Craymer also hopes to be able to entice Ulvaeus onto an episode as a guru.

On that note, will she be having special outfits designed for herself? “No, I’m just turning up with my steamer trunks, basically,” she guffaws.

I have long been on record as a non-fan of TV talent shows, but I have long admired both Barks and Buckley — and, yes, I have a soft spot for Mamma Mia! that goes back a long way. It was sometime during the mid-’90s that whispers reached me that someone was attempting to put a musical together involving ABBA. It took a while to track it all the way to Craymer’s door. Upon hearing her name I realized there must be a grain of truth to the rumor, because I remember her being close to Andersson and Ulvaeus when they were working with Tim Rice, Robert Fox and Michael Bennett on the musical Chess.

However, Craymer was keeping her head down because she had yet to secure agreement from Andersson and Ulvaeus. She was urging them to, in the words of their song, “Take a Chance On Me.”

“I think they said ‘no’ a lot,” Craymer recalls.

(L-R) Bjorn Ulvaeus, Judy Craymer and Benny Andersson on Broadway in 1999
(L-R) Bjorn Ulvaeus, Judy Craymer and Benny Andersson on Broadway in 1999

“Quite rightly, I had to prove that this was going to be an original story musical. I hate the term ‘jukebox musical.’ This was not going to be an exploitation of the ABBA songs for the sake of it. This had to be a genuine musical. And Bjorn liked the idea. Because he’s the lyricist of the Benny/Bjorn partnership, his lyrics would be very much a kind of basis for our story,” she tells me.

Craymer had the idea that the way to present the ABBA songs within the story was to have “a kind of wink. That has been the wonderful ingredient, I think, that’s taken this through, and the fact that these songs have been reinvented. But we didn’t know that at the time.”

The ambition back then hadn’t been to create a universe. The two ABBA writers figured that Mamma Mia! would be “a small little show in London,” Craymer says. “They possibly hoped it would be, and then I would get off their backs. Benny and Bjorn were exploring other projects of their own,” she adds. “ABBA wasn’t together as a band anymore, and they weren’t even together in their marriages, either.”

Craymer persisted. “It was like, ‘She won’t go away!’” She laughs. “It was all a bit kind of awkward, but the feeling on their side was, ‘But, hey, if she can get it right that’s interesting.’ So it was a process, and then we created the company so that everyone could have a kind of control. It wasn’t just a license deal, where you go to the record company and say, ‘I want to put on a show, and I want to a license a couple of ABBA songs…’ I think I’d learned about the setting up of a company structure because of my days working with Tim Rice and Benny and Bjorn, and how they had set up Chess.”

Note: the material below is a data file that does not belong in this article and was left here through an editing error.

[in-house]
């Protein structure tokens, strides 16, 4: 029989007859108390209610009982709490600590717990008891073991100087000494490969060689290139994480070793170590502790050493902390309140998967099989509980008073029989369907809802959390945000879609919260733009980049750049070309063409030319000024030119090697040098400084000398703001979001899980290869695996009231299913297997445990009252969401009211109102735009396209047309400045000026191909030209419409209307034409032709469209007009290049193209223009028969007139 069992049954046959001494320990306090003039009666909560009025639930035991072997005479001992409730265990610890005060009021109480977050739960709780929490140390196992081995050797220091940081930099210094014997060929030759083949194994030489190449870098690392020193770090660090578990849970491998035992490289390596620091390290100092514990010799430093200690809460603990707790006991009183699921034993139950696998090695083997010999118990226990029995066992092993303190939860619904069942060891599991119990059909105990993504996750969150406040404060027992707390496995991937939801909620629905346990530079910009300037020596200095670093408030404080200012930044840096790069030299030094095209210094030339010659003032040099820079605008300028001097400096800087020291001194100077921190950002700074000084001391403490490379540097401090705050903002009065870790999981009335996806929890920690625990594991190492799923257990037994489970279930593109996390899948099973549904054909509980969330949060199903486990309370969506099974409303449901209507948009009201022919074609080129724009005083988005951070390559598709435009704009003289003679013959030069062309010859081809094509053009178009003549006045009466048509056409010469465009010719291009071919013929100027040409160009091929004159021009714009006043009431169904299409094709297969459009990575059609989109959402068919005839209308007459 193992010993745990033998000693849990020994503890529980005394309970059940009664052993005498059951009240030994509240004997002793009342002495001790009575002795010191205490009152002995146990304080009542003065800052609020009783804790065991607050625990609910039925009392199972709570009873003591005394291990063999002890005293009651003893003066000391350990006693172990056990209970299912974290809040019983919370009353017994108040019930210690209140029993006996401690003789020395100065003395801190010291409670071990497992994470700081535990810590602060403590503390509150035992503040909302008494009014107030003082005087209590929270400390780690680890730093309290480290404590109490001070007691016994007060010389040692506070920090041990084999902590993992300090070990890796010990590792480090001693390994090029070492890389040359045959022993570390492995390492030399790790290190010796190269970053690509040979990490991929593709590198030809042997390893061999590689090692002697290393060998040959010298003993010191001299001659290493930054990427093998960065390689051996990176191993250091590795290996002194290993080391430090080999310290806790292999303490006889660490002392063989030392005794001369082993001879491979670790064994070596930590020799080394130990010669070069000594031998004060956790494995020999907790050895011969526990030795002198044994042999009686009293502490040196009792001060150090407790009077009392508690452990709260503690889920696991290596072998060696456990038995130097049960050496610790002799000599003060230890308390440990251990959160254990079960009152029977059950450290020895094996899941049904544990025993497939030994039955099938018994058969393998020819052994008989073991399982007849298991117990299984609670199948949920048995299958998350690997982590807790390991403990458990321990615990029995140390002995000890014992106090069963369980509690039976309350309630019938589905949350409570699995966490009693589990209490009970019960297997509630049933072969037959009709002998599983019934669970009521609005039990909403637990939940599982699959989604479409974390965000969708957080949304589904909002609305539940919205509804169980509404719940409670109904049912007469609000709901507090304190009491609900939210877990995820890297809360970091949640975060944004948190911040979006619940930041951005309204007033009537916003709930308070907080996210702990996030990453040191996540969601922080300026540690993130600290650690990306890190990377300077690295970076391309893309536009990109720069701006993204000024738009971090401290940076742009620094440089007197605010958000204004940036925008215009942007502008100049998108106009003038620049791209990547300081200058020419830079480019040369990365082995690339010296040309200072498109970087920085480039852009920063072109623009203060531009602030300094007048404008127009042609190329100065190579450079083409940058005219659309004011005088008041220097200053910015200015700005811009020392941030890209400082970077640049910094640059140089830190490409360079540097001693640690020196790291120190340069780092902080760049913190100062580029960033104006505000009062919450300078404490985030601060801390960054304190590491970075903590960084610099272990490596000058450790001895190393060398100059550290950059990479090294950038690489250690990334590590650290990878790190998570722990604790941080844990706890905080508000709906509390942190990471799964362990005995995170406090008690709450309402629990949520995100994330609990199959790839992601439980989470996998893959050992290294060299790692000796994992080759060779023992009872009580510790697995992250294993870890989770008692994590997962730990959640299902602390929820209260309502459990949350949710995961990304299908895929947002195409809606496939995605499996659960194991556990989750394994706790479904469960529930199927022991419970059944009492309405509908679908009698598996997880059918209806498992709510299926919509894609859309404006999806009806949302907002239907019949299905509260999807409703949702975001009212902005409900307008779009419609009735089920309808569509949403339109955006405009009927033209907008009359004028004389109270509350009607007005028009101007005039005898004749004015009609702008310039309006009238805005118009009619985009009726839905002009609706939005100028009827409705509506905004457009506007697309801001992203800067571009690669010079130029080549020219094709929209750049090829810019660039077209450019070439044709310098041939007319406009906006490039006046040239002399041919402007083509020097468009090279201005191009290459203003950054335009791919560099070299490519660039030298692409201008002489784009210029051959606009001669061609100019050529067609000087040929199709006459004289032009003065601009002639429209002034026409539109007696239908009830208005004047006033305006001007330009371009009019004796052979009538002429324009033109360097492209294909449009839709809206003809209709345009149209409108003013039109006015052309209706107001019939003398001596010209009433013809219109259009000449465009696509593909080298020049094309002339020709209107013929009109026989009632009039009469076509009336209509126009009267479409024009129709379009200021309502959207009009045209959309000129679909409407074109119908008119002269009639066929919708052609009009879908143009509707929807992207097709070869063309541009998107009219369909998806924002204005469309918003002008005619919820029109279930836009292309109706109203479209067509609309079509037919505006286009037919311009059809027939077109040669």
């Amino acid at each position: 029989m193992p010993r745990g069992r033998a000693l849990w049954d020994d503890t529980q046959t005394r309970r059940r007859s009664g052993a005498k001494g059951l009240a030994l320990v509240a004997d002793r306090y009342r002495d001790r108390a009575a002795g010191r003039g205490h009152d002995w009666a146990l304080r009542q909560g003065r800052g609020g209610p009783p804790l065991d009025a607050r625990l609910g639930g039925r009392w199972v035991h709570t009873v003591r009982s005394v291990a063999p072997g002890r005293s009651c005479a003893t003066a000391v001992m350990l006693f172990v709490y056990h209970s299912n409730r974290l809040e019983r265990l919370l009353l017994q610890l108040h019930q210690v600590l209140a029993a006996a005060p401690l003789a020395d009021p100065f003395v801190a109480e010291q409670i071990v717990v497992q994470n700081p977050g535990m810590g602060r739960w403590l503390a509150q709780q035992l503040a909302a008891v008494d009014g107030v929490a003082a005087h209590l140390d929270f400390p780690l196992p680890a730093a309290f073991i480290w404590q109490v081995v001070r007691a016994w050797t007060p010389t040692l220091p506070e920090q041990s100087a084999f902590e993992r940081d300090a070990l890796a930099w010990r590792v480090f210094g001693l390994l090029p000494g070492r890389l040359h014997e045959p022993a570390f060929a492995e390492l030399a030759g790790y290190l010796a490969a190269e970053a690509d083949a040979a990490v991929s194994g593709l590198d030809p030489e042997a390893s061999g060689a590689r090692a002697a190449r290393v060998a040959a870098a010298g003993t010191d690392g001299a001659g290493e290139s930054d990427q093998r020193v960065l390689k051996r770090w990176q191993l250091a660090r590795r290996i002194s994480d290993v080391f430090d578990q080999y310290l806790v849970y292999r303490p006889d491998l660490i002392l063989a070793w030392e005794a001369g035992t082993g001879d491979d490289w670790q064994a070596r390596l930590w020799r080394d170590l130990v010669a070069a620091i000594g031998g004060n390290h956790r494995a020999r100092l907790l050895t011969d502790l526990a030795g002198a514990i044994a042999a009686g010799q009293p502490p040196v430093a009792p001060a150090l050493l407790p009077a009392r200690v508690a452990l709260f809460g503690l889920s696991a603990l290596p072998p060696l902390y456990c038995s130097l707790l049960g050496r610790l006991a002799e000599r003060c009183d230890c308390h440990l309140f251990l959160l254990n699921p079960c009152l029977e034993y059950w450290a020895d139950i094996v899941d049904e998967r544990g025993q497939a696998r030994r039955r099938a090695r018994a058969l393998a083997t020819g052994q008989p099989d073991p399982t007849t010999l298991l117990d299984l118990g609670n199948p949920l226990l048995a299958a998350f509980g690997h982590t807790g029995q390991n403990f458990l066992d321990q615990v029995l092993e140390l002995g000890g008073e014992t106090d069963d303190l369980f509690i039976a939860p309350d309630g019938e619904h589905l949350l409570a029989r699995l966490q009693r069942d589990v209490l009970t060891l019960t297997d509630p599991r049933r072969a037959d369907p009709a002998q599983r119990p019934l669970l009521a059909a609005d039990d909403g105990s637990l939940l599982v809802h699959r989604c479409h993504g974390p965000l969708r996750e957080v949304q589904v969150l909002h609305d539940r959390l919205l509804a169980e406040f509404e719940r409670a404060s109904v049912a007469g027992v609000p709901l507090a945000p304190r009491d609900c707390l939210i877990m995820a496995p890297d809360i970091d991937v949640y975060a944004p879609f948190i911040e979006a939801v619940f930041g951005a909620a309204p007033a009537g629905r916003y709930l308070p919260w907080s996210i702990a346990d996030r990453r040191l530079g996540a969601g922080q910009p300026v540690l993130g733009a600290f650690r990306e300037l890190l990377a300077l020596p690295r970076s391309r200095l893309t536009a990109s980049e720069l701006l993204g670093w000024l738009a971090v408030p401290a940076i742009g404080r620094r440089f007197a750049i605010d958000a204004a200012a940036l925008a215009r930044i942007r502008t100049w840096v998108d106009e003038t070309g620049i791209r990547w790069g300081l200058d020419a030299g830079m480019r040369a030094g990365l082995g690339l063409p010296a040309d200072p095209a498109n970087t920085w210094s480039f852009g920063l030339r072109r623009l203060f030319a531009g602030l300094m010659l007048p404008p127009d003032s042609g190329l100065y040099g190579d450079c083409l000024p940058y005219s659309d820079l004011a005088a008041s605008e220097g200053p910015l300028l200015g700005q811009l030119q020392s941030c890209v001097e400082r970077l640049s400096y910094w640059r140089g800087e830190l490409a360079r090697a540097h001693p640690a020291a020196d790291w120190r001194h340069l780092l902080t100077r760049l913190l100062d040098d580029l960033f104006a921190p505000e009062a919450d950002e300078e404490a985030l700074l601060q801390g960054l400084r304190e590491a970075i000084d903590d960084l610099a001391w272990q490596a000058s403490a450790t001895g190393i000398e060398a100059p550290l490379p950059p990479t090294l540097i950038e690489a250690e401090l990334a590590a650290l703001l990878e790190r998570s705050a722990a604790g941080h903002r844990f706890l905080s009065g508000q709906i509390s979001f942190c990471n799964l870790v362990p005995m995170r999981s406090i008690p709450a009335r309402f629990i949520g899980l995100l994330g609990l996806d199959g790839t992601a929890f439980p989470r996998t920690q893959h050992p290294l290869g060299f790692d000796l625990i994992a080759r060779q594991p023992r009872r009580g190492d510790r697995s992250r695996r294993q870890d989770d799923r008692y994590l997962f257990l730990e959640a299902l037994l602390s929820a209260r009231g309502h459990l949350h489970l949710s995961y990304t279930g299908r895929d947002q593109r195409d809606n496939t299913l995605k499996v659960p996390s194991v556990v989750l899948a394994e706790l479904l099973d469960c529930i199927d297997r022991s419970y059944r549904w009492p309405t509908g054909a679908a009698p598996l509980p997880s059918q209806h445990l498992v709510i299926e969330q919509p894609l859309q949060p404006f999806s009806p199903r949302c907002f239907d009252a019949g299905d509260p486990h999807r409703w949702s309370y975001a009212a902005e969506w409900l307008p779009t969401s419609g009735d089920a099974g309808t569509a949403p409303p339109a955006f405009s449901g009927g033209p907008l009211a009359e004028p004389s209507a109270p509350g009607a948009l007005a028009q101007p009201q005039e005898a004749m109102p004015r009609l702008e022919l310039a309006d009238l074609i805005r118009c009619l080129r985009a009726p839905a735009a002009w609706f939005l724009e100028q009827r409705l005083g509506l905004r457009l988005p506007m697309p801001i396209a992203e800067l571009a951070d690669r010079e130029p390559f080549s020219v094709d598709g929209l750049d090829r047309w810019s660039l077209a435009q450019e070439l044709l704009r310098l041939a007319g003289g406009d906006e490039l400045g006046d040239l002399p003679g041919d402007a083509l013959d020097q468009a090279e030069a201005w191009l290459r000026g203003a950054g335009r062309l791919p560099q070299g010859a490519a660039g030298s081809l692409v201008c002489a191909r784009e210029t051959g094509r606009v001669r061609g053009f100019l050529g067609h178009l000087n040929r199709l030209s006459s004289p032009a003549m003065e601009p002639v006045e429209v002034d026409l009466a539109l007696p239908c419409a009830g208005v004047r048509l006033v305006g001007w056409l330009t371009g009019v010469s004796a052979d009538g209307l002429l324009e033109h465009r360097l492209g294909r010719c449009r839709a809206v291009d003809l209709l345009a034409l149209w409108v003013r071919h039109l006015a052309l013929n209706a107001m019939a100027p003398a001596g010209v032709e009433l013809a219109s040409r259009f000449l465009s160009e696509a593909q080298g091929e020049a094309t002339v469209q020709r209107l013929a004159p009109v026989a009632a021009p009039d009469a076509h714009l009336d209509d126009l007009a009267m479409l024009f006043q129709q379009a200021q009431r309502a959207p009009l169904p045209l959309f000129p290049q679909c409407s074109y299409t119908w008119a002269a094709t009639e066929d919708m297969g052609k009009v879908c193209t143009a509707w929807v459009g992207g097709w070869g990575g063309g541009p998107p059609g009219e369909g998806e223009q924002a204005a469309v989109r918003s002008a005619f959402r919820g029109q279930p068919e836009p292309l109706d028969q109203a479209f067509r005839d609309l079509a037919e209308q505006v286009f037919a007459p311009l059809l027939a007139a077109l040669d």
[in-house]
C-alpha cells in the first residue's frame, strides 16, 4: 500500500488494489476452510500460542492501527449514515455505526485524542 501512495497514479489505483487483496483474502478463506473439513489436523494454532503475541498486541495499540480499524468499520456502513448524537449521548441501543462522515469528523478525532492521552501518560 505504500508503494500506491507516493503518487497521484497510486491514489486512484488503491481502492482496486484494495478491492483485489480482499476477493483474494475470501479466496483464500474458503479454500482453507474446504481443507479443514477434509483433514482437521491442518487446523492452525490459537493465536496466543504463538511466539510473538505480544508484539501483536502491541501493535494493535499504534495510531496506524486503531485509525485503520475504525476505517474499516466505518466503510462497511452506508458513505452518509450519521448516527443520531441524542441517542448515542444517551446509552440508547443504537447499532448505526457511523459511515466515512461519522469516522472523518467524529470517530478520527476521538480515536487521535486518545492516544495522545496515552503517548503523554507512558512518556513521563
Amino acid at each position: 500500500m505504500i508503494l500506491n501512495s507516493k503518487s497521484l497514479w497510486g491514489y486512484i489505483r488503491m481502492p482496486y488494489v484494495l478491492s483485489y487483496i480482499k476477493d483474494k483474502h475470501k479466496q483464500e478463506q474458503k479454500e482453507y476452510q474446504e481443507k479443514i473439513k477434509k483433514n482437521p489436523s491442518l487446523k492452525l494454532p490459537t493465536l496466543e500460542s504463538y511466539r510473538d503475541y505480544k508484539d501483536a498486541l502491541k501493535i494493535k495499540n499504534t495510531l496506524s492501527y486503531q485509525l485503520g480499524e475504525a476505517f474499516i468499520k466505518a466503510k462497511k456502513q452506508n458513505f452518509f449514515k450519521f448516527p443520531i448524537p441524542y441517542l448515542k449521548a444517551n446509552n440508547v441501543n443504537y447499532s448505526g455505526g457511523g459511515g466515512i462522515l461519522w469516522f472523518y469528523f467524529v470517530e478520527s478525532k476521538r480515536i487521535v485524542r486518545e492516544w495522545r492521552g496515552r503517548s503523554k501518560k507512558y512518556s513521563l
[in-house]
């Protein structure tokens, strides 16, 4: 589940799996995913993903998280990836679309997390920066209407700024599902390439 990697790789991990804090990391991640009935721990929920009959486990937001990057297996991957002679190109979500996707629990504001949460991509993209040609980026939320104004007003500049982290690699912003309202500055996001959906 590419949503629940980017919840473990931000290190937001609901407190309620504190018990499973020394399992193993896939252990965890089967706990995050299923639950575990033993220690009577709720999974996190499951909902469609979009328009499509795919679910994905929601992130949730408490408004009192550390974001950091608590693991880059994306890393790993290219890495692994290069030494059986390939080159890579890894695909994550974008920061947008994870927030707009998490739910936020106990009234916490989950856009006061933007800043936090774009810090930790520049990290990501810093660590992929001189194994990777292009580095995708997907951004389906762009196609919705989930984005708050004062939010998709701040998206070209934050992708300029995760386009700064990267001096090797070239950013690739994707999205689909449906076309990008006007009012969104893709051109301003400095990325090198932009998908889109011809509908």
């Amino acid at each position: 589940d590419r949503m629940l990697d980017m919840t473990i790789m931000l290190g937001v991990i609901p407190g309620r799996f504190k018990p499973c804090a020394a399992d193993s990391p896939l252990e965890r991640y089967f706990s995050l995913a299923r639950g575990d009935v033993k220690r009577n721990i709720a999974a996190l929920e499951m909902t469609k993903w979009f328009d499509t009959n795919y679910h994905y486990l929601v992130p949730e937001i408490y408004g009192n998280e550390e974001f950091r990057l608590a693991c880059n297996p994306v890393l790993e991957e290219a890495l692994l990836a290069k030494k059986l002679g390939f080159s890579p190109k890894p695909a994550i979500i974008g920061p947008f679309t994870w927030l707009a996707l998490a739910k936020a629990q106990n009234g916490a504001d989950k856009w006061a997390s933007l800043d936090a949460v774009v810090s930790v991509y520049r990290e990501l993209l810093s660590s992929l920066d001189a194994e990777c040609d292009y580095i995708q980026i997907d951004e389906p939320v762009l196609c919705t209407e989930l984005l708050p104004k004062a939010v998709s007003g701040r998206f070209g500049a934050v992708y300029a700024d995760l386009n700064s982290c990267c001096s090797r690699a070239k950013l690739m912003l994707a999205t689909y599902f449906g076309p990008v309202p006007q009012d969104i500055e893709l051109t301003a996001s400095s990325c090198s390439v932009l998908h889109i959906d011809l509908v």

Craymer realized that this “process” would require patience, particularly when collaborating with Benny and Bjorn. ”We want to do another movie, and they’re [being cautious]. But that’s the story of the last 25 years — there’s always a sense of caution from them, and we’re all getting older now.” She laughs. “Obviously, anything to do with the music, they have to be OK with.”

“But they’re very proud of Mamma Mia!, very proud of the business, and very proud of how its all worked. I mean, there was a big risk there. These are amazing songs, it’s a canon of incredible work, and at the same time you’re running a business with controlling brand rights on music, theater, movies and television. It’s a big deal,” she declares, while conceding, “I’m not Disney. I’m not a big major company. We built this asset ourselves.”

(L-R) Karen Mason, Louise Pitre and Judy Kave in original Broadway show in 2001
(L-R) Karen Mason, Louise Pitre and Judy Kave in original Broadway show in 2001

That’s something Universal’s Langley admires about Craymer and why she has built up ”a long-lasting friendship and strong business partnership” of nearly two decades.

“It was easy working with Judy on Mamma Mia! and Mamma Mia! Here We Go Again because she, more than anyone, deeply understood that this was a global, multi-generational story and that we weren’t limited to to singular audience,” Langley wrote of Craymer in an email to me.

Langley recalls seeing the show in the late ’90s. ”I’m a huge ABBA fan, so I didn’t mind going along. I ended up sitting next to a lovely older woman — we shared snacks and had a great time.

“This was the first time I was on my feet, dancing, during the finale of a West End theater show, and I told myself then I would find a way to make this movie.”